Problem identifying air leak under enclosed porch


  #1  
Old 12-31-01, 11:43 AM
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Question Problem identifying air leak under enclosed porch

I have an enclosed porch that is very cold and drafty. On windy days the draft is strong. Even though we block the edges of the doorway to the porch, the floor in my living room is cold and drafty. I suspect that the cold air is travelling between the rafters under the floor.

How can I locate this air leak? I tried using a lighted match while in the crawl space under the porch, but I am unable to identify any part where the smoke blows horizontal.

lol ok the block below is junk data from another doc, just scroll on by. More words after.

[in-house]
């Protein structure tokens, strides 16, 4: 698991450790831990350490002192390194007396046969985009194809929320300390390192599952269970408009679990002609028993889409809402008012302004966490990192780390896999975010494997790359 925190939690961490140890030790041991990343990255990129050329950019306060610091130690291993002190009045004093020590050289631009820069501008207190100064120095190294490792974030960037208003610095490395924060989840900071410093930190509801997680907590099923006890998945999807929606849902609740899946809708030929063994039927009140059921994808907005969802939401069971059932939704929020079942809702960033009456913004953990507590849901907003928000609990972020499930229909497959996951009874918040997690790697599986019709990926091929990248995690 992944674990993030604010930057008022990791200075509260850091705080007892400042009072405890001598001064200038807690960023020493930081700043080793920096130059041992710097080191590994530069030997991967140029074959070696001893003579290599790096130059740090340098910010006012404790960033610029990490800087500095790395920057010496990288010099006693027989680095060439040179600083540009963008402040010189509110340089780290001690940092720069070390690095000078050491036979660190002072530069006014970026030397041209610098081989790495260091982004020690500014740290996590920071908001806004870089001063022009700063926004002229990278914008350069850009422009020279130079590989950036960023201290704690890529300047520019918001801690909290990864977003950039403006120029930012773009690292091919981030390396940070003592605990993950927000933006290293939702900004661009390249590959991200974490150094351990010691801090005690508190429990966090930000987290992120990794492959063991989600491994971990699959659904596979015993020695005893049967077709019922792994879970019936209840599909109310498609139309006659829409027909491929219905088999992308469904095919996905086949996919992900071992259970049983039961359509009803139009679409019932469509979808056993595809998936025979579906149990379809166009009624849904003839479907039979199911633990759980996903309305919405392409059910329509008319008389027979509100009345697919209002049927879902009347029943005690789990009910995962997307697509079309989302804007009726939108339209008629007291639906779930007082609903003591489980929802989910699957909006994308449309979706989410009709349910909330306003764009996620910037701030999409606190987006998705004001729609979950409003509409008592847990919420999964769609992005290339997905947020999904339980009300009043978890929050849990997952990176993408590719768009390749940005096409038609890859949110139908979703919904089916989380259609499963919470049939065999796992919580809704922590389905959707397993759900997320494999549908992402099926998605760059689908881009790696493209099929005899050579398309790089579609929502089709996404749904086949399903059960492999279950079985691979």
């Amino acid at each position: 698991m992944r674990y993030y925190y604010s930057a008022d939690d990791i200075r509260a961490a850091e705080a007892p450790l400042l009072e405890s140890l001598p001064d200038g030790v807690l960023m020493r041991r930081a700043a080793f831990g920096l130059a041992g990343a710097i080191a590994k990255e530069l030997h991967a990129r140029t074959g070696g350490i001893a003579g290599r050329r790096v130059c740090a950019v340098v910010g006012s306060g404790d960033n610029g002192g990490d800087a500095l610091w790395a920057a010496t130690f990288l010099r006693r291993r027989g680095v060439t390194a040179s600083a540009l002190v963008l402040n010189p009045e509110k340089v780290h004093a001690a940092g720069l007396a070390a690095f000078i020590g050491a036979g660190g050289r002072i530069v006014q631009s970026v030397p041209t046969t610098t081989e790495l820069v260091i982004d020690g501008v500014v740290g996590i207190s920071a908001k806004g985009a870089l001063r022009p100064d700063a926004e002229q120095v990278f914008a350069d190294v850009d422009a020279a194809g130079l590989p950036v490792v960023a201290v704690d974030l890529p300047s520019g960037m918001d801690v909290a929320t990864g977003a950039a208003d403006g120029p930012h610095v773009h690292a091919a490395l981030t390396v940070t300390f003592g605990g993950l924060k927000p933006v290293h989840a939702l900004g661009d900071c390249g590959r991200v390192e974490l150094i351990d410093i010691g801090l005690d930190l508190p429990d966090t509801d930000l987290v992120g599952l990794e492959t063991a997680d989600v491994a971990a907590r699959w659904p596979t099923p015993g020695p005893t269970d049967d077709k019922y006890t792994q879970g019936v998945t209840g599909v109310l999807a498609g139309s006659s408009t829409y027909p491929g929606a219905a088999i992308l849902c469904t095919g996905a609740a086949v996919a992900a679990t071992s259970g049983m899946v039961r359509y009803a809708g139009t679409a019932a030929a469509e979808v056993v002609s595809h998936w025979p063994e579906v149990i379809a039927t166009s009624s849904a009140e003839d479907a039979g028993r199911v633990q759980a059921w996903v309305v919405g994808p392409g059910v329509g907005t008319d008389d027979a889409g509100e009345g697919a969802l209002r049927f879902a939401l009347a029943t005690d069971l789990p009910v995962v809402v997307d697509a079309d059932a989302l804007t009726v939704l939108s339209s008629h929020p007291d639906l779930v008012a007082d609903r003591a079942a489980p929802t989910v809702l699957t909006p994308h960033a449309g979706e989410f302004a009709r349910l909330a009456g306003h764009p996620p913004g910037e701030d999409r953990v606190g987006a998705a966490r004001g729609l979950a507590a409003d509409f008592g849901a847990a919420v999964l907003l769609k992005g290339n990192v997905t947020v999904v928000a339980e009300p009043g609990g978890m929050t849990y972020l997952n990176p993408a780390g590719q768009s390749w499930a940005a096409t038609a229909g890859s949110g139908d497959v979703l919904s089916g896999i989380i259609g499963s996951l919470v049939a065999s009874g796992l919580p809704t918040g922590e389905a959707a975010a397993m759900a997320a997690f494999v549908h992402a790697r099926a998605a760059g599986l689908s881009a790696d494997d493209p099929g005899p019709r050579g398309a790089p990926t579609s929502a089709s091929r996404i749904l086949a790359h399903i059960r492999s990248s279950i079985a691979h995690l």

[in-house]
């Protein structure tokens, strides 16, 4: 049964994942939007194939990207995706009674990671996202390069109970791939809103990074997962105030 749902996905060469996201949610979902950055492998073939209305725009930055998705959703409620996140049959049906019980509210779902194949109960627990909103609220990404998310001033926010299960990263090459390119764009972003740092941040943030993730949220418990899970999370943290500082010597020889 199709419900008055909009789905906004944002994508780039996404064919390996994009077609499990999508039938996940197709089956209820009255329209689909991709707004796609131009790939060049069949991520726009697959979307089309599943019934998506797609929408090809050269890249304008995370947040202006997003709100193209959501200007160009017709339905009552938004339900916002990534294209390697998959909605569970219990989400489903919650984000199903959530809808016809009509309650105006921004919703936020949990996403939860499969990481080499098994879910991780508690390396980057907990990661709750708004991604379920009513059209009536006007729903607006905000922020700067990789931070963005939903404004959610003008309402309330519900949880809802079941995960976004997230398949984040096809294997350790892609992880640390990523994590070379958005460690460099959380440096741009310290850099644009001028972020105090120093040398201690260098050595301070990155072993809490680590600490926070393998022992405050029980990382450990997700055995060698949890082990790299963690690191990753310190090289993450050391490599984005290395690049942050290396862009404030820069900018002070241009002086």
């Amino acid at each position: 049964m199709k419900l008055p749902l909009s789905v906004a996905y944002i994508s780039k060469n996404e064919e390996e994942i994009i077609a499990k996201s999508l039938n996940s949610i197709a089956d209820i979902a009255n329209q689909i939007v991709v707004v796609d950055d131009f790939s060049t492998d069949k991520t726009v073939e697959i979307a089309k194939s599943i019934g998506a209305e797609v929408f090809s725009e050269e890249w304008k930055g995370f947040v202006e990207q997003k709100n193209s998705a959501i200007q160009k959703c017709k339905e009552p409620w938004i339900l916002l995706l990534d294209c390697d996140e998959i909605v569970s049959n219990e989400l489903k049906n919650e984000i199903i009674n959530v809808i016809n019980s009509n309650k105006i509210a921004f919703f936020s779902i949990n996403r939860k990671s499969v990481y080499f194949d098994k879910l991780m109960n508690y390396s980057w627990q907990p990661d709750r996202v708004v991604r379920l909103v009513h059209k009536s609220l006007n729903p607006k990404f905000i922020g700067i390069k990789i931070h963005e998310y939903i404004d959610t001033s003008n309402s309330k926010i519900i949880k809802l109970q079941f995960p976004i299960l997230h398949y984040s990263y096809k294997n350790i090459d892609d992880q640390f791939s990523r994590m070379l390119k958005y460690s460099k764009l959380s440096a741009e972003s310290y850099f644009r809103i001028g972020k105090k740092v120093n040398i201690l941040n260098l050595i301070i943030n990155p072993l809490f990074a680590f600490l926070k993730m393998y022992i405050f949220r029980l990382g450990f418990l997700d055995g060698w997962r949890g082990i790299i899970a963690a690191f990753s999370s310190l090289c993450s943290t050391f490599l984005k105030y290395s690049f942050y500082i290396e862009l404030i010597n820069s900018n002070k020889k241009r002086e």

Another thought I have is to fill the crawl space with some kind of smoke like material. My hope is that on a cold windy day, this smoke will be sucked out allowing me to identify the source of the air leak from the exterior. Has anyone ever tried this? Is this advisable? Is there a machine to generate some type of non-toxic smoke?

Any advise on identifying and correcting this air leak will be greatly appreciated.

Thank you.
 
  #2  
Old 01-01-02, 01:33 AM
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Hello: TPERSAUD

The drafty air may not be coming directly, all or in part, only from the space beneath the porch. The space between the rafters is provided to allow ventilation air to avoid mold and mildew, etc. to the sub flooring and structure.